He was criticized for that speech and the links he made between the civil rights movement and the anti-war movement. In response he said:

“To me the relationship of this ministry to the making of peace is so obvious that I sometimes marvel at those who ask why I am speaking against the war. Could it be that they do not know the good news was meant for all – for communist and capitalist, for their children and ours, for black and for white, for revolutionary and conservative? Have they forgotten that my ministry is in obedience to the One who loved his enemies so fully that he died for them? What then can I say to the Vietcong or to Castro or to Mao as a faithful minister of this One? Can I threaten them with death or must I not share with them my life?” v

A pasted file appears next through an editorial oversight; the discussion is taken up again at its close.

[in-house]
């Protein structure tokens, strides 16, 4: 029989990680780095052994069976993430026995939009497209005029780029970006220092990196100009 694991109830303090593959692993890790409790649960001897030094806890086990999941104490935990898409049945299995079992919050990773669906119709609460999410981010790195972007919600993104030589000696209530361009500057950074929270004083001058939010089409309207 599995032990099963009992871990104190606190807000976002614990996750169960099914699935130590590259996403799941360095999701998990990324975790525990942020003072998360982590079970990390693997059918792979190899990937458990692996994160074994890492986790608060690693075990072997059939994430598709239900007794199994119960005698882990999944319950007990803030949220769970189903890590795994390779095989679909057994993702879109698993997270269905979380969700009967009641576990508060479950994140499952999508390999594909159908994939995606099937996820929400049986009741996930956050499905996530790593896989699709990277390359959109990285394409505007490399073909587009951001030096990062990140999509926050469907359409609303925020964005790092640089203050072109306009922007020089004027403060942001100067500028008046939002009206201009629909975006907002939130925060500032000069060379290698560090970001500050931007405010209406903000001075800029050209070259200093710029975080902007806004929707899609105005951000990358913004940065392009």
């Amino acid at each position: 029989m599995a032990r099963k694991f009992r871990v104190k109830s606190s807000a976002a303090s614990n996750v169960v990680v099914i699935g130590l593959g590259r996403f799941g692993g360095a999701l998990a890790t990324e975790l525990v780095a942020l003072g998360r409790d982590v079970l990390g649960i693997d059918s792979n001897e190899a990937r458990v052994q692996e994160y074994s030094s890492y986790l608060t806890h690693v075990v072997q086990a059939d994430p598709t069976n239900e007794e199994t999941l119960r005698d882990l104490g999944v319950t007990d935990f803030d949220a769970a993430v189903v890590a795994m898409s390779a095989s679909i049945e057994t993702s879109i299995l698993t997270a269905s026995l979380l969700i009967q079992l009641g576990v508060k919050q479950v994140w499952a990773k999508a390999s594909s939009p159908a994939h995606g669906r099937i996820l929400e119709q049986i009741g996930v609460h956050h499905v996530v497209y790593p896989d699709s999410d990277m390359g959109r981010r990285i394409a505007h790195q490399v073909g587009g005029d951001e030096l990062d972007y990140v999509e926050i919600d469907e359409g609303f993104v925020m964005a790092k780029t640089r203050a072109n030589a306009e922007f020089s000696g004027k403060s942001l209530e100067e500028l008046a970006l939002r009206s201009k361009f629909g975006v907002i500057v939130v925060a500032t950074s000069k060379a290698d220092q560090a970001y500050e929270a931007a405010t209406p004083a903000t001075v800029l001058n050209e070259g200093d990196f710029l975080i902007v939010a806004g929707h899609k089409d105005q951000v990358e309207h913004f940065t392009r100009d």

Read Dr. Kings speech Beyond Vietnam, or any of his speeches. Visit @Large: Ai Weiwei on Alcatraz.

One can kill the dreamer, but you cannot kill the dream. The dream lives on when another sees it, hears it, remembers it, lives it. Amen.


i Brueggemann, Walter. Genesis, Interpretation, (Atlanta, John Knox Press, 1982) pg. 302
ii One Great Hour of Sharing campaign was roundly criticized and revised (see news Jan. 12,2015 “Special Offerings Revise Promotional Campaign”)
iii Chris Rock opening monologue, Saturday Night Live, Nov. 2, 2014
iv Beyond Vietnam. Address given at Riverside Church, New York City, April 4, 1967, sponsored byClergy and Laity Concerned about Vietnam, reprinted 1986, pg.15
v Beyond Vietnam, pg. 10